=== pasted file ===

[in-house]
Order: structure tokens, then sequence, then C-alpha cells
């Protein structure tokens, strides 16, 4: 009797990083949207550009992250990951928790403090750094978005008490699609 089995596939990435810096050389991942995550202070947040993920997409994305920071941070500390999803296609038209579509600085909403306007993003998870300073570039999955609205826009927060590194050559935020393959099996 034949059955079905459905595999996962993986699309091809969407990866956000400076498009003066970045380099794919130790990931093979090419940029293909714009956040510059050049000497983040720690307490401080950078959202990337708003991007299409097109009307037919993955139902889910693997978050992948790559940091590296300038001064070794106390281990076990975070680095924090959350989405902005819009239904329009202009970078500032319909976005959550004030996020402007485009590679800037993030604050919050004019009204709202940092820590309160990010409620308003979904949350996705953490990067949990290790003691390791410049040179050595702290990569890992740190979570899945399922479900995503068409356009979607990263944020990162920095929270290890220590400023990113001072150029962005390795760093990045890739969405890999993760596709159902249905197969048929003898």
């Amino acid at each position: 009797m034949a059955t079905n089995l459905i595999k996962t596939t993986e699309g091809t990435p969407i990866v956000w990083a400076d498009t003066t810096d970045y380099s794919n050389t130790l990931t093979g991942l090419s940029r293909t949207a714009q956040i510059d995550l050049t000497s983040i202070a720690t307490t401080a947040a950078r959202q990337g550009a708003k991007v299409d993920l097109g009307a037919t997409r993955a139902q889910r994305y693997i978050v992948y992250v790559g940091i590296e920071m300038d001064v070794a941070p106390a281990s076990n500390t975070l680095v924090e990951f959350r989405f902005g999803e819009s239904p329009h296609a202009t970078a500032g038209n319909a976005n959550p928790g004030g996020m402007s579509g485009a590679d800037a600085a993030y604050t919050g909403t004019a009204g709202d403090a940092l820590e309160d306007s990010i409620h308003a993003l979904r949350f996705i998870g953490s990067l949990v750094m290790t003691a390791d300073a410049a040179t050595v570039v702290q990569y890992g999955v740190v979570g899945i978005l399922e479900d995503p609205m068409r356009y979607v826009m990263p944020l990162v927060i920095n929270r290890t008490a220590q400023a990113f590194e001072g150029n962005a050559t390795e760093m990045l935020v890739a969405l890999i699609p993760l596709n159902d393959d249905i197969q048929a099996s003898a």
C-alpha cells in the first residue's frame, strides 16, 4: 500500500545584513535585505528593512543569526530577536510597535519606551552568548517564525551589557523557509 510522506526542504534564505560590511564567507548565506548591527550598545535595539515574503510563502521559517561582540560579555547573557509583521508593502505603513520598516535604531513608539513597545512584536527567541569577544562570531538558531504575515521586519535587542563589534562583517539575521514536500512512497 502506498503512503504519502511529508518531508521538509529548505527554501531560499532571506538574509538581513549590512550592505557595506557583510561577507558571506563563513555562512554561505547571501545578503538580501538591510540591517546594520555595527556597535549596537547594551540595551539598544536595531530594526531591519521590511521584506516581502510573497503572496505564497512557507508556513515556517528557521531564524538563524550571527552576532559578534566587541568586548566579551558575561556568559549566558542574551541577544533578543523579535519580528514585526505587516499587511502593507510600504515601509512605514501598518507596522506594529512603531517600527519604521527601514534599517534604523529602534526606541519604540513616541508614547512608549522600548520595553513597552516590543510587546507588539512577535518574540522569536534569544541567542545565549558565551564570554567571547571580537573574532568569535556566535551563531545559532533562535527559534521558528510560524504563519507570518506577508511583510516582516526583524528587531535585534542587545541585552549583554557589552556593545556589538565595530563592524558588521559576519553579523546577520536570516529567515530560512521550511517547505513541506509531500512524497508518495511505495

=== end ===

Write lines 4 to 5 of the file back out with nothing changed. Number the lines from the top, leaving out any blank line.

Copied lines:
């Amino acid at each position: 009797m034949a059955t079905n089995l459905i595999k996962t596939t993986e699309g091809t990435p969407i990866v956000w990083a400076d498009t003066t810096d970045y380099s794919n050389t130790l990931t093979g991942l090419s940029r293909t949207a714009q956040i510059d995550l050049t000497s983040i202070a720690t307490t401080a947040a950078r959202q990337g550009a708003k991007v299409d993920l097109g009307a037919t997409r993955a139902q889910r994305y693997i978050v992948y992250v790559g940091i590296e920071m300038d001064v070794a941070p106390a281990s076990n500390t975070l680095v924090e990951f959350r989405f902005g999803e819009s239904p329009h296609a202009t970078a500032g038209n319909a976005n959550p928790g004030g996020m402007s579509g485009a590679d800037a600085a993030y604050t919050g909403t004019a009204g709202d403090a940092l820590e309160d306007s990010i409620h308003a993003l979904r949350f996705i998870g953490s990067l949990v750094m290790t003691a390791d300073a410049a040179t050595v570039v702290q990569y890992g999955v740190v979570g899945i978005l399922e479900d995503p609205m068409r356009y979607v826009m990263p944020l990162v927060i920095n929270r290890t008490a220590q400023a990113f590194e001072g150029n962005a050559t390795e760093m990045l935020v890739a969405l890999i699609p993760l596709n159902d393959d249905i197969q048929a099996s003898a």
C-alpha cells in the first residue's frame, strides 16, 4: 500500500545584513535585505528593512543569526530577536510597535519606551552568548517564525551589557523557509 510522506526542504534564505560590511564567507548565506548591527550598545535595539515574503510563502521559517561582540560579555547573557509583521508593502505603513520598516535604531513608539513597545512584536527567541569577544562570531538558531504575515521586519535587542563589534562583517539575521514536500512512497 502506498503512503504519502511529508518531508521538509529548505527554501531560499532571506538574509538581513549590512550592505557595506557583510561577507558571506563563513555562512554561505547571501545578503538580501538591510540591517546594520555595527556597535549596537547594551540595551539598544536595531530594526531591519521590511521584506516581502510573497503572496505564497512557507508556513515556517528557521531564524538563524550571527552576532559578534566587541568586548566579551558575561556568559549566558542574551541577544533578543523579535519580528514585526505587516499587511502593507510600504515601509512605514501598518507596522506594529512603531517600527519604521527601514534599517534604523529602534526606541519604540513616541508614547512608549522600548520595553513597552516590543510587546507588539512577535518574540522569536534569544541567542545565549558565551564570554567571547571580537573574532568569535556566535551563531545559532533562535527559534521558528510560524504563519507570518506577508511583510516582516526583524528587531535585534542587545541585552549583554557589552556593545556589538565595530563592524558588521559576519553579523546577520536570516529567515530560512521550511517547505513541506509531500512524497508518495511505495